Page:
That passion for life motivated Gladys in 1936, when she opened a rental agency that soon evolved into a thriving residential real estate business. Originally located on Forsyth in ‘Real Estate Row,’ Gladys Manion is one of the few privately owned real estate companies still in business today. “We’ve been able to adapt through the years,” Stafford Manion says. “The business is built on relationships, but it’s very important for us to stay on the cutting edge.” Gladys’ son, James, took over the business in 1959, and ran it until 1994, when Stafford became president. While Stafford looks toward the future and the possibility of a fourth-generation owner one day in the form of his son, Ford, he is happy to celebrate the past 75 years. “There’s been a lot of guts and persistence. I’m very proud of our little company, and I think Gladys would be proud, too.”

STRAUBS, 110 years

Every morning, William A. Straub would take his horse and buggy around Webster Groves, taking grocery orders before filling them and delivering the goods in the afternoon. Through 110 years, that high level of service has paid off, as Straubs has evolved from that one-room store to four locations around St. Louis. “We’ve stayed small, with easy stores to navigate, in neighborhoods with loyal customers whose grandparents shopped with us,” says fourth-generation owner Jack ‘Trip’ Straub III.

The Clayton store opened in 1939, with the Central West End location following in 1948 and Town & Country in 1966. “We want to offer high quality products and we look for items that are different from other stores,” Straub says.

Growing up with the family business, Straub held every position possible, from bagger to store manager. His father, Jack Straub Jr., still comes to work every day, and two of his four children have taken up summer jobs with the company. “There’s a very small group of companies who last until the fourth generation, and we’re very thankful we have,” Straub notes. “Our customers know it’s a special place.”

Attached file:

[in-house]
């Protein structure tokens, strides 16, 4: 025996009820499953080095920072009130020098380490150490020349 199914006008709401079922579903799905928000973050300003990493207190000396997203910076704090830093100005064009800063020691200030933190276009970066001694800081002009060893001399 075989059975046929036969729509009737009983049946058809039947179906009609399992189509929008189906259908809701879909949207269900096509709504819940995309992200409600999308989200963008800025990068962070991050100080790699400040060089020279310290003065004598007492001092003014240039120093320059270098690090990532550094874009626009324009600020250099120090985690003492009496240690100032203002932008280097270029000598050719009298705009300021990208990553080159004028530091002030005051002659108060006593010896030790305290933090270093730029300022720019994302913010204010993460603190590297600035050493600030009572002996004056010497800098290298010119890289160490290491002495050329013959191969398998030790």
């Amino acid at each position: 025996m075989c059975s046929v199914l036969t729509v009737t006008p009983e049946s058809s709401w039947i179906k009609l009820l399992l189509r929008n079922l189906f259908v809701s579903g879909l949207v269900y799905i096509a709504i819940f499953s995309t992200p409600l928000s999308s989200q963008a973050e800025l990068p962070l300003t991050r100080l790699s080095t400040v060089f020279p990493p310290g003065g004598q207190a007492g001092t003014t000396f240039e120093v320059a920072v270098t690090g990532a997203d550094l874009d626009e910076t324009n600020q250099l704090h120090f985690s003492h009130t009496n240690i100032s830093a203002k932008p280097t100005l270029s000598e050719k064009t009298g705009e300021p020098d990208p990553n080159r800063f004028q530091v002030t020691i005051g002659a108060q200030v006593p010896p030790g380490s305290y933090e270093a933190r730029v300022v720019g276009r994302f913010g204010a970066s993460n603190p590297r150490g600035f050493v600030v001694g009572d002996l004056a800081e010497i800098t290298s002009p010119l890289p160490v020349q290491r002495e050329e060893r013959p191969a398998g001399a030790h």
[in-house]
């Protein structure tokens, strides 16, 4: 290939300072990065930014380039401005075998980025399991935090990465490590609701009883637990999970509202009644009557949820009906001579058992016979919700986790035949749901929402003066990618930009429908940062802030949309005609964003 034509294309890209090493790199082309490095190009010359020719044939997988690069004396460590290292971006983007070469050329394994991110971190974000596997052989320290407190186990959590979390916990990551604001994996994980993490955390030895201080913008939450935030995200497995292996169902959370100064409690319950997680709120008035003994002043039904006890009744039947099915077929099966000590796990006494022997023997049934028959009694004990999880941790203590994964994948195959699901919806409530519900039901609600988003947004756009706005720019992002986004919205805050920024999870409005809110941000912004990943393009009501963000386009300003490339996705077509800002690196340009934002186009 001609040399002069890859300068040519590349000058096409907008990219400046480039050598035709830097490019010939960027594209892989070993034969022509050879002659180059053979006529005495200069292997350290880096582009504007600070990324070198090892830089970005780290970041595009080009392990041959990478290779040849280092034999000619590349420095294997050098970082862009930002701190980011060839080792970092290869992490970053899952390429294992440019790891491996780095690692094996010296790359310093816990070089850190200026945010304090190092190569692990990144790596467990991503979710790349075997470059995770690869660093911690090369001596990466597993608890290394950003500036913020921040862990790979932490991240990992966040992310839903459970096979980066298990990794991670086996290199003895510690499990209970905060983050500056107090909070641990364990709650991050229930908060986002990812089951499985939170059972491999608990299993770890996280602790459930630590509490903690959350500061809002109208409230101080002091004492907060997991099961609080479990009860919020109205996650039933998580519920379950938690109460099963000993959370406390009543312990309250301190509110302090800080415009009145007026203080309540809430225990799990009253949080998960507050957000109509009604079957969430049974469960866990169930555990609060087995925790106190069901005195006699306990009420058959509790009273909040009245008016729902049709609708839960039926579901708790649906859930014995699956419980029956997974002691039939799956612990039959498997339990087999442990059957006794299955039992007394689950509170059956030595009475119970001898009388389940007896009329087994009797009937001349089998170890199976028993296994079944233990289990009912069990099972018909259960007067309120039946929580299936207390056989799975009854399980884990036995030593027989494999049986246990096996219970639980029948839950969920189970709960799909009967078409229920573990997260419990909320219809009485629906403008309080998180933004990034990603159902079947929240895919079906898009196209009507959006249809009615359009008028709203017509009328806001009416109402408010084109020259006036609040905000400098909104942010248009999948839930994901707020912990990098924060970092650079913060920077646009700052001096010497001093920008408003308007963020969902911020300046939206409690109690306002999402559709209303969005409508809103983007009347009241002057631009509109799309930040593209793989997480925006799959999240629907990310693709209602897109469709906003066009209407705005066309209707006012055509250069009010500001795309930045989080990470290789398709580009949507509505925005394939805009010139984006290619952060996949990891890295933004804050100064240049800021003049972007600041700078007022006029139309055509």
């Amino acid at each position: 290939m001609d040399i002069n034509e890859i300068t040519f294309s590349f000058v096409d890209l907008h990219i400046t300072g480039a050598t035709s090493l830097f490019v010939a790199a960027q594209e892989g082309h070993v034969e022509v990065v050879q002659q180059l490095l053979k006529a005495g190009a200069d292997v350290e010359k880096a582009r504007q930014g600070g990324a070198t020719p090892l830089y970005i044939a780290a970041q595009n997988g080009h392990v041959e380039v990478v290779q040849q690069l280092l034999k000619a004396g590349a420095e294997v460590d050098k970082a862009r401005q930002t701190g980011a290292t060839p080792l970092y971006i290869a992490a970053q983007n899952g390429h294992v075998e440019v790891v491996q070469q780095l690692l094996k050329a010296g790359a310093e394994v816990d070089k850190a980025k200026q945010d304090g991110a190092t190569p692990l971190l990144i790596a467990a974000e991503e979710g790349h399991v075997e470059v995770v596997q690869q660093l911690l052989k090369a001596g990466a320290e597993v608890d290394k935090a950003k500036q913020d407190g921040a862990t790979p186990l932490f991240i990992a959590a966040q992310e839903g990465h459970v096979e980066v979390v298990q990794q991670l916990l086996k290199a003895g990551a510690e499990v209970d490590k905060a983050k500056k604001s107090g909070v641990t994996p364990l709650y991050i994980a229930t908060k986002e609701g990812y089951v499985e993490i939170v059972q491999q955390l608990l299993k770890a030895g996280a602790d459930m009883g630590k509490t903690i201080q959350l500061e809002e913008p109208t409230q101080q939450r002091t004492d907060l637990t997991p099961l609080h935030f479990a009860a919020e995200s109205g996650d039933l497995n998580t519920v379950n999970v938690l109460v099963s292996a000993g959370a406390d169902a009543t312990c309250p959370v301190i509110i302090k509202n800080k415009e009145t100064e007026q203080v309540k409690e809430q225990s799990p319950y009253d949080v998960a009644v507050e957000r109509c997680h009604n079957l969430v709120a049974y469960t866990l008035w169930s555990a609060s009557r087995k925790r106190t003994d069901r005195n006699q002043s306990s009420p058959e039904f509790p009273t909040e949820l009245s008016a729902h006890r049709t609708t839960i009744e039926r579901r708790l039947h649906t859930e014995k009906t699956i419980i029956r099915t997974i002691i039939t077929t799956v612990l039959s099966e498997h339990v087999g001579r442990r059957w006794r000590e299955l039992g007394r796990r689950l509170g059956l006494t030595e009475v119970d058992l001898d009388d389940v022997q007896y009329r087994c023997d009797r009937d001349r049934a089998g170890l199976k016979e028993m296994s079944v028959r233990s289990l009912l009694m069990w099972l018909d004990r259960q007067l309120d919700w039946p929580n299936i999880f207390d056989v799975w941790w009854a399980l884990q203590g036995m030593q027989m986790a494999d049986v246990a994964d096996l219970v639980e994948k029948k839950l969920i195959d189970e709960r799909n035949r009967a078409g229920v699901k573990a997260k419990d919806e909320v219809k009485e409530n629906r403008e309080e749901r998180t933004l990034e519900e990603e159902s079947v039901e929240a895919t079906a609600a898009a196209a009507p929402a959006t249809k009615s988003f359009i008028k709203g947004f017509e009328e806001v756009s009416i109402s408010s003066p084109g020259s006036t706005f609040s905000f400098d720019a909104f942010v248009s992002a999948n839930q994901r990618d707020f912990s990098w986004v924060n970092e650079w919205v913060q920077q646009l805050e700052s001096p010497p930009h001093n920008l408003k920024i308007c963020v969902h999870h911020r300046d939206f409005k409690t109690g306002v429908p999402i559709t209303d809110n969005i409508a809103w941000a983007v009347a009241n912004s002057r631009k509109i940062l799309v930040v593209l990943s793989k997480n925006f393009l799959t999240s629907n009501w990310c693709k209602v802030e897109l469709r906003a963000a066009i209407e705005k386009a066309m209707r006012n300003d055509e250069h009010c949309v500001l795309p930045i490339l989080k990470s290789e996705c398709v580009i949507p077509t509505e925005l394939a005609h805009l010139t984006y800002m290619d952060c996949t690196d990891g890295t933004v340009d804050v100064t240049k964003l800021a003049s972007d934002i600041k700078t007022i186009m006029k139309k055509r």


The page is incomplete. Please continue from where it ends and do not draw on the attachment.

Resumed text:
Marquard’s Cleaners has preserved 100-year-old wedding dresses, restored World War II uniforms, and cleaned delicate gowns. It is a specialized service that has not changed over the dry cleaners’ 80 years in business. “John Marquard started it when he opened the business in 1931 and he passed it on—the attention to detail and quality,” says Marquard’s VP Ken Rimell, who is also the ‘clothes doctor’ at the company.

In the mid-’60s, Marquard sold the cleaners to one of his employees, Harvey Rimell, Ken’s father. Ken and his brother, Steve, assisted their father in the business since they were “as tall as the spotting board,” developing an enthusiasm for the trade that has carried over into their years of ownership. “We have a real passion to serve other people,” Rimell says. “My father used to say, Treat the garment as if it’s yours, but better than if it was yours.”

With long-term employees at the two locations in Delmar and Town & Country, Marquard’s marks its eighth decade as strong as when its namesake opened the business, Rimell observes. “I think our longevity comes from our reputation and the consistency of the product we put out.”


In 1966, stay-at-home moms and one-income families made catering largely unnecessary, so Richard and Anita Nix were taking a risk when they opened Butler’s Pantry, a café and catering company. “They were a little ahead of themselves,” says their son and current owner, Richard Nix Jr.

With Anita’s talent in the kitchen and Richard Sr.’s restaurant experience, Butler’s Pantry was able to endure. “Our focus remains on the clients and giving them what they want,” Nix says. “We tailor and design our events around our clients’ needs and budgets.”